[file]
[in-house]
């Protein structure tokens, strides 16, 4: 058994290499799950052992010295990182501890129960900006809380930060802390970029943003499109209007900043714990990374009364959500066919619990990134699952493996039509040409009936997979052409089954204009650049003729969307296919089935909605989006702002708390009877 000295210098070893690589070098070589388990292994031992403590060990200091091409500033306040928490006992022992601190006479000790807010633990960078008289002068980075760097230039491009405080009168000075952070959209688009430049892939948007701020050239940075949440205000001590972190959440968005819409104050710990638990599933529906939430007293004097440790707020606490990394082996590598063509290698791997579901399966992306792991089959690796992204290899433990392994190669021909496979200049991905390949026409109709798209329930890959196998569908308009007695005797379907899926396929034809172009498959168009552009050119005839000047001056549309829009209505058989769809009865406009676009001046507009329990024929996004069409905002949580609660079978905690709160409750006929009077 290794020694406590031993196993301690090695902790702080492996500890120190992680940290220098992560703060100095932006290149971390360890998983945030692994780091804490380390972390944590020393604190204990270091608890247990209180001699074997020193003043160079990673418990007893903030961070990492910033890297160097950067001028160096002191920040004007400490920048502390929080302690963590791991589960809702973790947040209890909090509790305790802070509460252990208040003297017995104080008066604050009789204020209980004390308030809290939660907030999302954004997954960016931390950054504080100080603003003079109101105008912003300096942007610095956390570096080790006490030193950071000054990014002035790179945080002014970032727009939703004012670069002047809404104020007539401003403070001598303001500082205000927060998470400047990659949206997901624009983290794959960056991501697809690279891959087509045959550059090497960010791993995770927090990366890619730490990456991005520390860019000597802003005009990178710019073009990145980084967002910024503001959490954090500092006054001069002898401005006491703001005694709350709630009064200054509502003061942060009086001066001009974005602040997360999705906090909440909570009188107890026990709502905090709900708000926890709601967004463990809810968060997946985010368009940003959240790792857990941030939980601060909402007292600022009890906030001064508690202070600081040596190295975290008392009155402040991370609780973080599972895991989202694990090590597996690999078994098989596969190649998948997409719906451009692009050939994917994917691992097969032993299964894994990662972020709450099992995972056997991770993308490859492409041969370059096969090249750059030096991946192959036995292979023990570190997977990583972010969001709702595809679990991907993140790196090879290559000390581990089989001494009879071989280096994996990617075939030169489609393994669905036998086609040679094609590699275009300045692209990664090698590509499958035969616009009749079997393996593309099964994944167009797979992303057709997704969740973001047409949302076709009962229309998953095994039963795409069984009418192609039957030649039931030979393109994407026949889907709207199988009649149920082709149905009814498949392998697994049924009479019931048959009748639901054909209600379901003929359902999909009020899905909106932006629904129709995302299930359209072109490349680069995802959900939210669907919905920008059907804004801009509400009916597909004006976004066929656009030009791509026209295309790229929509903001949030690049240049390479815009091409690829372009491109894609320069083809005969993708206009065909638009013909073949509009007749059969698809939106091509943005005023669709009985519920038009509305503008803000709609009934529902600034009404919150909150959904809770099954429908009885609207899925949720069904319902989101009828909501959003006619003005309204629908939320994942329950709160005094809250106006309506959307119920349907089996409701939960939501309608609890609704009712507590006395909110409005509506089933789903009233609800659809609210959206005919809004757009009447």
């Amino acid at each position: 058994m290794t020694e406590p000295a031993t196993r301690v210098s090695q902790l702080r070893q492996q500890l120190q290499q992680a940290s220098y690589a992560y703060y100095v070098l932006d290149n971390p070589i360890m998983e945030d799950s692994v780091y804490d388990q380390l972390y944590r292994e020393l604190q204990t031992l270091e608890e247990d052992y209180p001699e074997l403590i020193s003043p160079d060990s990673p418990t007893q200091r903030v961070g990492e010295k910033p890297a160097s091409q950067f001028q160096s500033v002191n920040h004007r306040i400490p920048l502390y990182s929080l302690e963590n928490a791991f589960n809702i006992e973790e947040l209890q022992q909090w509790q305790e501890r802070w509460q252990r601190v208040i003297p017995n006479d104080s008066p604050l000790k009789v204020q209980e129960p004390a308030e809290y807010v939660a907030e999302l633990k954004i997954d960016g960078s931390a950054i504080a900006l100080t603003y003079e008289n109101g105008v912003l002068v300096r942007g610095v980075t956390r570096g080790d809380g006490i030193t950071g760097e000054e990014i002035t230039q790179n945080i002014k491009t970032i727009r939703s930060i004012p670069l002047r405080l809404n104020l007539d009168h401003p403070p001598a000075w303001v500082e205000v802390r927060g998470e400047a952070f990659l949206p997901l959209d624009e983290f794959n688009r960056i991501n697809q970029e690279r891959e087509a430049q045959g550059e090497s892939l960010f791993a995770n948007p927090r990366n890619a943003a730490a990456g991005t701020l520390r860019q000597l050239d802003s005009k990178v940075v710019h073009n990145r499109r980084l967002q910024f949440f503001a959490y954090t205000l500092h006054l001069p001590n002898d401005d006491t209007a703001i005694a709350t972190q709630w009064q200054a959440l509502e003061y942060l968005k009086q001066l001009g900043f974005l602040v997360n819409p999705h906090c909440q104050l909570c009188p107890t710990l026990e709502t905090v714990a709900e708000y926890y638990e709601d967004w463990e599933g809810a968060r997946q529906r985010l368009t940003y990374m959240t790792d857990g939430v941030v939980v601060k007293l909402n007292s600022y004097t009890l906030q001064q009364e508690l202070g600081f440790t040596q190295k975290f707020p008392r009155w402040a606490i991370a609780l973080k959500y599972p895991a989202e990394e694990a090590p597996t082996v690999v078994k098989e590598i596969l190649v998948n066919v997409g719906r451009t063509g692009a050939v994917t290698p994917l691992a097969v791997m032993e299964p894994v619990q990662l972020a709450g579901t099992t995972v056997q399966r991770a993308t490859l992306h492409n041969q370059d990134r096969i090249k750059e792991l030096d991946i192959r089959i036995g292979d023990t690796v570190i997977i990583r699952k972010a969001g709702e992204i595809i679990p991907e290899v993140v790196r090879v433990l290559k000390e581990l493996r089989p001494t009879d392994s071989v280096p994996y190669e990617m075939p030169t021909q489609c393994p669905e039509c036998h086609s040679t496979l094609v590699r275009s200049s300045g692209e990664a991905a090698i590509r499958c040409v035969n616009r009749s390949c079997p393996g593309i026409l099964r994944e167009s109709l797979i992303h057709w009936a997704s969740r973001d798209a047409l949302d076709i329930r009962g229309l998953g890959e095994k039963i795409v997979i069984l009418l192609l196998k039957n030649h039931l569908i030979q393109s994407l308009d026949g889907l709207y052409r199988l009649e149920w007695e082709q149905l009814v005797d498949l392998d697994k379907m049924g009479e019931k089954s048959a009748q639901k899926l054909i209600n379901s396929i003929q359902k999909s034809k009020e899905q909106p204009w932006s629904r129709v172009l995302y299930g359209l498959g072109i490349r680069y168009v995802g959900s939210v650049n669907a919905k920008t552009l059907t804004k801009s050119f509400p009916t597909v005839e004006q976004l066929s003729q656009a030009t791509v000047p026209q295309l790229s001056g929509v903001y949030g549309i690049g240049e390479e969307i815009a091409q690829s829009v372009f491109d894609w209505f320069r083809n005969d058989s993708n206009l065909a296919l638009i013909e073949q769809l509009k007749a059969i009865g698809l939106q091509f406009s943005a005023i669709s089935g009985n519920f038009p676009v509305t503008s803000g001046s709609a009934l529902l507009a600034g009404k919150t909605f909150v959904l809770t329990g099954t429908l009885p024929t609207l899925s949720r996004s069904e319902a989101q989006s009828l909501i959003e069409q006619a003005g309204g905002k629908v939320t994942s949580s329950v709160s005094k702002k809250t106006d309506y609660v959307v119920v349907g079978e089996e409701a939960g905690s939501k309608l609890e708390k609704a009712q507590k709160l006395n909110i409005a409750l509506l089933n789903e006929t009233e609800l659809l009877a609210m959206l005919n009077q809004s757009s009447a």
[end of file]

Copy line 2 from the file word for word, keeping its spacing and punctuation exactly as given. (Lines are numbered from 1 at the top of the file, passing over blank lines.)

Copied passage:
């Protein structure tokens, strides 16, 4: 058994290499799950052992010295990182501890129960900006809380930060802390970029943003499109209007900043714990990374009364959500066919619990990134699952493996039509040409009936997979052409089954204009650049003729969307296919089935909605989006702002708390009877 000295210098070893690589070098070589388990292994031992403590060990200091091409500033306040928490006992022992601190006479000790807010633990960078008289002068980075760097230039491009405080009168000075952070959209688009430049892939948007701020050239940075949440205000001590972190959440968005819409104050710990638990599933529906939430007293004097440790707020606490990394082996590598063509290698791997579901399966992306792991089959690796992204290899433990392994190669021909496979200049991905390949026409109709798209329930890959196998569908308009007695005797379907899926396929034809172009498959168009552009050119005839000047001056549309829009209505058989769809009865406009676009001046507009329990024929996004069409905002949580609660079978905690709160409750006929009077 290794020694406590031993196993301690090695902790702080492996500890120190992680940290220098992560703060100095932006290149971390360890998983945030692994780091804490380390972390944590020393604190204990270091608890247990209180001699074997020193003043160079990673418990007893903030961070990492910033890297160097950067001028160096002191920040004007400490920048502390929080302690963590791991589960809702973790947040209890909090509790305790802070509460252990208040003297017995104080008066604050009789204020209980004390308030809290939660907030999302954004997954960016931390950054504080100080603003003079109101105008912003300096942007610095956390570096080790006490030193950071000054990014002035790179945080002014970032727009939703004012670069002047809404104020007539401003403070001598303001500082205000927060998470400047990659949206997901624009983290794959960056991501697809690279891959087509045959550059090497960010791993995770927090990366890619730490990456991005520390860019000597802003005009990178710019073009990145980084967002910024503001959490954090500092006054001069002898401005006491703001005694709350709630009064200054509502003061942060009086001066001009974005602040997360999705906090909440909570009188107890026990709502905090709900708000926890709601967004463990809810968060997946985010368009940003959240790792857990941030939980601060909402007292600022009890906030001064508690202070600081040596190295975290008392009155402040991370609780973080599972895991989202694990090590597996690999078994098989596969190649998948997409719906451009692009050939994917994917691992097969032993299964894994990662972020709450099992995972056997991770993308490859492409041969370059096969090249750059030096991946192959036995292979023990570190997977990583972010969001709702595809679990991907993140790196090879290559000390581990089989001494009879071989280096994996990617075939030169489609393994669905036998086609040679094609590699275009300045692209990664090698590509499958035969616009009749079997393996593309099964994944167009797979992303057709997704969740973001047409949302076709009962229309998953095994039963795409069984009418192609039957030649039931030979393109994407026949889907709207199988009649149920082709149905009814498949392998697994049924009479019931048959009748639901054909209600379901003929359902999909009020899905909106932006629904129709995302299930359209072109490349680069995802959900939210669907919905920008059907804004801009509400009916597909004006976004066929656009030009791509026209295309790229929509903001949030690049240049390479815009091409690829372009491109894609320069083809005969993708206009065909638009013909073949509009007749059969698809939106091509943005005023669709009985519920038009509305503008803000709609009934529902600034009404919150909150959904809770099954429908009885609207899925949720069904319902989101009828909501959003006619003005309204629908939320994942329950709160005094809250106006309506959307119920349907089996409701939960939501309608609890609704009712507590006395909110409005509506089933789903009233609800659809609210959206005919809004757009009447």